The other day I was faced with having to photograph a painting that was mounted on a frame very close to a building. I arranged for the artist (Johnny Meah) to call me when the sun covered the entire canvas. When I arrived I realized that my 21mm lens would not be wide enough to stand with my back against the wall of the building and get the entire painting in the frame. I went to plan B which was to stand off to the side and photograph from an angle.
I wasn’t too happy with the result, but the artist seemed pleased since it was the best photo he had been able to get so far. The painting had to be taken down and shipped out that afternoon. I kept thinking that somehow I could have done better. I just kept thinking about it.
I remembered that back when I had a darkroom, I was able to tilt the enlarging easel a bit to correct for distortions. Some enlargers have lens swing capability which helps, but distortion correction capability is still quite minor. If you went too far, you would exceed the depth of field capability of the enlarging lens resulting in a portion of the print being out of focus.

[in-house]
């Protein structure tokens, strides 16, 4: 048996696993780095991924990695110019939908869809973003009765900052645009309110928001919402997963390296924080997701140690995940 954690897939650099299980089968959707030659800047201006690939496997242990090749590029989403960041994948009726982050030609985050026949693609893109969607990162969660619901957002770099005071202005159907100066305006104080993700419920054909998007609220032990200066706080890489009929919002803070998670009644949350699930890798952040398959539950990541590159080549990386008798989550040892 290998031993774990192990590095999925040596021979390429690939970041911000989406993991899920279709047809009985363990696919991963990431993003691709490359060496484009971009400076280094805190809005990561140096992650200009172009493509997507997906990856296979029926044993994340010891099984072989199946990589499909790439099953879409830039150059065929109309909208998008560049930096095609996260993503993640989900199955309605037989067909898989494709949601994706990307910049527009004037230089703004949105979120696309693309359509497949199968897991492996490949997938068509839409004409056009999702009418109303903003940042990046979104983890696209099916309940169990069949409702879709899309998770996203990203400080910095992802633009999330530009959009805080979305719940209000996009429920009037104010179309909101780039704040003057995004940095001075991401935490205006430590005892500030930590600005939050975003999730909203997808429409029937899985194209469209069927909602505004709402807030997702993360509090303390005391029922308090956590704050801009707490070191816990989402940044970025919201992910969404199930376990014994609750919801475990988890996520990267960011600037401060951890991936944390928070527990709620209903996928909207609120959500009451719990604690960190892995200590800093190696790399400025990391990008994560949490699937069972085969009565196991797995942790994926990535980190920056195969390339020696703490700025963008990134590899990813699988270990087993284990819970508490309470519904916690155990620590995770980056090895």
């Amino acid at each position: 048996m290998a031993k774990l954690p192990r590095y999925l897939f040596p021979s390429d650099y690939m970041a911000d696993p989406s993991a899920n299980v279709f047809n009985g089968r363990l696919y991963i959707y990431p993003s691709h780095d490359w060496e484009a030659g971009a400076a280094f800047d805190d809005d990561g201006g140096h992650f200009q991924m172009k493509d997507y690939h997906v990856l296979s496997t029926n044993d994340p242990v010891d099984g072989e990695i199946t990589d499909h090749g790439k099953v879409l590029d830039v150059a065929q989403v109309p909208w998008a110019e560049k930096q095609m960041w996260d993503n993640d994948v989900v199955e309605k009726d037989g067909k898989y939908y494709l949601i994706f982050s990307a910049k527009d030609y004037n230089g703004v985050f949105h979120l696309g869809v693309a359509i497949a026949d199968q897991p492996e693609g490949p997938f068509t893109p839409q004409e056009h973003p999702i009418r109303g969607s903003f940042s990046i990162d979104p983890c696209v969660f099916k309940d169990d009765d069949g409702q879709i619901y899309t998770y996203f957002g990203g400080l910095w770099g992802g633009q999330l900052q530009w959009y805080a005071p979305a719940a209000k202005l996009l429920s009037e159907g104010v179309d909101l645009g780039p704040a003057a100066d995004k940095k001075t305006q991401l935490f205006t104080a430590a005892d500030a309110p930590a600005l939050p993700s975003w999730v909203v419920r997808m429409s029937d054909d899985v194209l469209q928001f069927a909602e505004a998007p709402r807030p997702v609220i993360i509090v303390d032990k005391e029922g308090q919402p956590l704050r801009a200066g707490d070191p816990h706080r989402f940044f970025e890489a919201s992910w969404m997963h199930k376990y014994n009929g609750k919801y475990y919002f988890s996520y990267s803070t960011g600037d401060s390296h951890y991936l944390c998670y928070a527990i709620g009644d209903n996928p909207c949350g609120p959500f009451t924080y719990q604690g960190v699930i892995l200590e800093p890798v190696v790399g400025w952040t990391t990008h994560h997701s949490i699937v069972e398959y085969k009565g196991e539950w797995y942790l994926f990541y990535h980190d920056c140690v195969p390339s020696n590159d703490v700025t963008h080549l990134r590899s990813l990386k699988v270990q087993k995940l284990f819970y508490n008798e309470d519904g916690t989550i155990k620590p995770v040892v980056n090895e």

Then a lightbulb came on in my head. Photoshop had a distortion capability in the transform menu. If I could distort this image in the exact reverse that the painting was distorted, perhaps I could un-distort the painting.
Sure enough, it worked perfectly! The negative was high quality and my Nikon CoolScan V scanner set to highest resolution scan gave me a lot of extra pixels. There was a loss of data but it was within the range to permit me to obtain a high quality image in the end. The artist was very pleased at the final result. We both had a good laugh when we realized that the frame strut on the left could have been removed for the purpose of making the photograph. Somehow it did not occur to either of us to do it. I show the un-cropped image at right to demonstrate the amount of distortion required to un-distort the actual painting. I then tightly cropped the painting to match the edge of the canvas.
By the way, this banner will be used in the upcoming film “Passion Play” starring Megan Fox, Mickey Rourke and Bill Murray.
Photoshop is really a giant leap forward from the days of enlarger, chemicals, trays and darkroom. I don’t think I could have ever obtained such an extreme perspective correction by simply tilting the enlarging easel. I still like the “look” of film and I miss using Panatomic-X film. (See the page on my blog 6 wellesley west for more about Panatomic-X.) Technology marches on and in time there may come a digital camera that can match or exceed film… even Panatomic-X.